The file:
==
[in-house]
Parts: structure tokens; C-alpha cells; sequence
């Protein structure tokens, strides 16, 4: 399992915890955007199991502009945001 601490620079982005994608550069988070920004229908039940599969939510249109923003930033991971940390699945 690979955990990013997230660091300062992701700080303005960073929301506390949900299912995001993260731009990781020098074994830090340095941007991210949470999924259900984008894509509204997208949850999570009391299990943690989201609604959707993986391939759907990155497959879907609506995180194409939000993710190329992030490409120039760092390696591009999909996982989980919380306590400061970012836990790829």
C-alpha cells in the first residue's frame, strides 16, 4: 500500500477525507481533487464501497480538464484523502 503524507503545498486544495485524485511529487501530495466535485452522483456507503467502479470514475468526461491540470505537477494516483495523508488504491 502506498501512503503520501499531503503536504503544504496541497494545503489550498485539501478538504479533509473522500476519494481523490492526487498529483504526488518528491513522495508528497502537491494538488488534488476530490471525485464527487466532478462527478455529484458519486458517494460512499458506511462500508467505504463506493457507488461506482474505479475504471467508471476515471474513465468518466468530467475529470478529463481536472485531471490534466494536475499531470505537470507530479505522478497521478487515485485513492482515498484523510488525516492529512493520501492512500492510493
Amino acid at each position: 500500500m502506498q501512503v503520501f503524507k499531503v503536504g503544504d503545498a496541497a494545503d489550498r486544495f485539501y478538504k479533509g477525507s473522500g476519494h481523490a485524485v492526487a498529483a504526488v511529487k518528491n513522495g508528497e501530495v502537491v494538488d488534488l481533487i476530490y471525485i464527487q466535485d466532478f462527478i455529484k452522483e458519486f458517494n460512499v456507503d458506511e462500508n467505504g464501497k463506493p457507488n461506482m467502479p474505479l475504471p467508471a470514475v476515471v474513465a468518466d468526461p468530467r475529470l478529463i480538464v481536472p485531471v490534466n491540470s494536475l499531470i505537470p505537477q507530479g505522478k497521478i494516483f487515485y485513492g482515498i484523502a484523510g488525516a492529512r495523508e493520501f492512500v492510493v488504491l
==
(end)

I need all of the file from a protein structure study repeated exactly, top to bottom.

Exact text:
[in-house]
Parts: structure tokens; C-alpha cells; sequence
């Protein structure tokens, strides 16, 4: 399992915890955007199991502009945001 601490620079982005994608550069988070920004229908039940599969939510249109923003930033991971940390699945 690979955990990013997230660091300062992701700080303005960073929301506390949900299912995001993260731009990781020098074994830090340095941007991210949470999924259900984008894509509204997208949850999570009391299990943690989201609604959707993986391939759907990155497959879907609506995180194409939000993710190329992030490409120039760092390696591009999909996982989980919380306590400061970012836990790829």
C-alpha cells in the first residue's frame, strides 16, 4: 500500500477525507481533487464501497480538464484523502 503524507503545498486544495485524485511529487501530495466535485452522483456507503467502479470514475468526461491540470505537477494516483495523508488504491 502506498501512503503520501499531503503536504503544504496541497494545503489550498485539501478538504479533509473522500476519494481523490492526487498529483504526488518528491513522495508528497502537491494538488488534488476530490471525485464527487466532478462527478455529484458519486458517494460512499458506511462500508467505504463506493457507488461506482474505479475504471467508471476515471474513465468518466468530467475529470478529463481536472485531471490534466494536475499531470505537470507530479505522478497521478487515485485513492482515498484523510488525516492529512493520501492512500492510493
Amino acid at each position: 500500500m502506498q501512503v503520501f503524507k499531503v503536504g503544504d503545498a496541497a494545503d489550498r486544495f485539501y478538504k479533509g477525507s473522500g476519494h481523490a485524485v492526487a498529483a504526488v511529487k518528491n513522495g508528497e501530495v502537491v494538488d488534488l481533487i476530490y471525485i464527487q466535485d466532478f462527478i455529484k452522483e458519486f458517494n460512499v456507503d458506511e462500508n467505504g464501497k463506493p457507488n461506482m467502479p474505479l475504471p467508471a470514475v476515471v474513465a468518466d468526461p468530467r475529470l478529463i480538464v481536472p485531471v490534466n491540470s494536475l499531470i505537470p505537477q507530479g505522478k497521478i494516483f487515485y485513492g482515498i484523502a484523510g488525516a492529512r495523508e493520501f492512500v492510493v488504491l